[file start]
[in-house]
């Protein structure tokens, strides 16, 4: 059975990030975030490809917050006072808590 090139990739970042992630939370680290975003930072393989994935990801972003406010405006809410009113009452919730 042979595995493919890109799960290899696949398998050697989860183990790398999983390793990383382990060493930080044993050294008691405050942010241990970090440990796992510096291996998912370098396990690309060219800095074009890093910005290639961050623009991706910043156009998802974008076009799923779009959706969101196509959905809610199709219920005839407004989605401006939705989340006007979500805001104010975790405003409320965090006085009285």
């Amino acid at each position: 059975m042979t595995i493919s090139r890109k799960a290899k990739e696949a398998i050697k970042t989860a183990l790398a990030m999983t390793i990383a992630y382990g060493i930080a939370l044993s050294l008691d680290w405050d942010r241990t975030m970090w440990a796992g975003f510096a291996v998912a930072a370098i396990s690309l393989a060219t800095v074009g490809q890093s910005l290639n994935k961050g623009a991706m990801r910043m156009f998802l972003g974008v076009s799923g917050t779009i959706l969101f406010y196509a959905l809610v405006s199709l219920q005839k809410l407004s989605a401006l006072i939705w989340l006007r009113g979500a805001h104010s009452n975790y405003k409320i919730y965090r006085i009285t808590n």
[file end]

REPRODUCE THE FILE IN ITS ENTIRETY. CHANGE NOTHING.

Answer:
[in-house]
């Protein structure tokens, strides 16, 4: 059975990030975030490809917050006072808590 090139990739970042992630939370680290975003930072393989994935990801972003406010405006809410009113009452919730 042979595995493919890109799960290899696949398998050697989860183990790398999983390793990383382990060493930080044993050294008691405050942010241990970090440990796992510096291996998912370098396990690309060219800095074009890093910005290639961050623009991706910043156009998802974008076009799923779009959706969101196509959905809610199709219920005839407004989605401006939705989340006007979500805001104010975790405003409320965090006085009285």
């Amino acid at each position: 059975m042979t595995i493919s090139r890109k799960a290899k990739e696949a398998i050697k970042t989860a183990l790398a990030m999983t390793i990383a992630y382990g060493i930080a939370l044993s050294l008691d680290w405050d942010r241990t975030m970090w440990a796992g975003f510096a291996v998912a930072a370098i396990s690309l393989a060219t800095v074009g490809q890093s910005l290639n994935k961050g623009a991706m990801r910043m156009f998802l972003g974008v076009s799923g917050t779009i959706l969101f406010y196509a959905l809610v405006s199709l219920q005839k809410l407004s989605a401006l006072i939705w989340l006007r009113g979500a805001h104010s009452n975790y405003k409320i919730y965090r006085i009285t808590n």